Sarah McIntyre (jabberworks) wrote,
Sarah McIntyre

not a feminist tribe

Last night I went along to the Royal Festival Hall to meet lot of women that the fabulous Laura Dockrill had invited. She thought we should all get together and talk hardcore business and swap cards, that sort of thing. I didn't actually have any business cards printed up, but I had some sweets bags and stickers and stuff, so I went trotting along with my bag of little packets.

I hardly knew anyone there, but I'd talked with a few of the people on Twitter and was super-chuffed when I met @Coxxy - whose real name is Sarah Yewman - who had made a little mini-me with her six-year-old daughter! Her daughter was very precise with what she wanted: my polka-dot boots from the Hay Festival, tortoise-shell specs, Superkid green outfit and a netted hat. Excellent.

I was hit fairly instantly with the realisation that I would come home with this big stack of cards and have NO IDEA who any of these people were. I have the worst memory of anyone I know (which is partly the reason I blog). We did this sort of speed dating thing, chatting for three minutes, then swapping when someone hit a gong. So I tried to take a photo of the people I talked with, holding their card.

Top row from left: Bimpe Alliu, Louise Haworth, Hannah Hall, Rosa Doherty;
Second row: Holly Walker, Gemma Greany, Jade Anouka;
Third row: Georgie Rogers, Eda Giray and Rosie Beard

Presenting the lovely planning team! Here's telly Production Manager Shanna Baynard, author of the Darcy Burdock books Laura Dockrill and Tamsin Ace, who's Performance & Dance Programmer at the Southbank Centre. It was great meeting Shanna, who'd done most of the e-mailing. I'd met Laura before as a co-curator at the Pop Up Festival and worked with Tamsin at the Imagine Festival. The name they gave the evening (and the TWitter hashtag) was #NotAFeministTribe; and while I'm pretty sure we are all feminists, we weren't ranty or anything, just getting to know each other, and Laura made sure we started by talking about our jobs, not feeling we had to chit-chat about other stuff first. Great idea.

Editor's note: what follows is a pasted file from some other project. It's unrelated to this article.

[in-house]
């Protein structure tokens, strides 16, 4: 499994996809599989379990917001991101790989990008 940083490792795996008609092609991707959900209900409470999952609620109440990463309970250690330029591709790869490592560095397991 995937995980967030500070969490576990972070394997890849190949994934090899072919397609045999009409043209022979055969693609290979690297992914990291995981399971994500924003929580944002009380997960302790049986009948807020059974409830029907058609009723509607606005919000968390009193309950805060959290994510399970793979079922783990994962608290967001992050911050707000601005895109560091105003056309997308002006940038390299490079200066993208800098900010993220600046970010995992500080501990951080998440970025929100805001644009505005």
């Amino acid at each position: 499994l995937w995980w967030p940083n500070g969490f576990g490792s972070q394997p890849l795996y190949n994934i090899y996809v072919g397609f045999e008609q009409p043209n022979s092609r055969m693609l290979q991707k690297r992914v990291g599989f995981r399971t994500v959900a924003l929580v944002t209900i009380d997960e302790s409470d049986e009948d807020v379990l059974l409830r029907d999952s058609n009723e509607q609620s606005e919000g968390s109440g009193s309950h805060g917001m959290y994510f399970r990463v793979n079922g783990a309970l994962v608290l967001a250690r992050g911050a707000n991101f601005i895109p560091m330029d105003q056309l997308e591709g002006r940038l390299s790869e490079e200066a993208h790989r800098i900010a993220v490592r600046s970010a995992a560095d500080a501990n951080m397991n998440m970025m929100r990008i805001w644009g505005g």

One of the evening's highlights was running into Sophie Lording, who used to run the children's part of the Hay Festival. She's now living in London, works at the BBC and is working her way toward being a radio producer. She'll get there, I have no doubt; the woman is awesome and supremely well-organised. And, of course, glamour shots with totally new people (looking fab, Gemma Greany)! Thanks so much for a great evening, ladies! The team are hoping to make the meetings a regular thing, bringing in new women. Thank you, Southbank Centre, Red Bull and Bare Minerals for sponsoring.

Speaking of awesome women, I was reading The Bookseller over breakfast and saw another interview with new Children's Laureate Malorie Blackman. Great to see she's put in another plug for comics! (Or 'graphic novels', as some people prefer to call them.) I was talking about Malorie to one person during the evening, and she said her son loves comics, but his teacher's always trying to discourage him and make him read other kinds of books. But she's fighting back, to let her son read what he loves. Which is the best way to keep a kid in love with reading, good mum.


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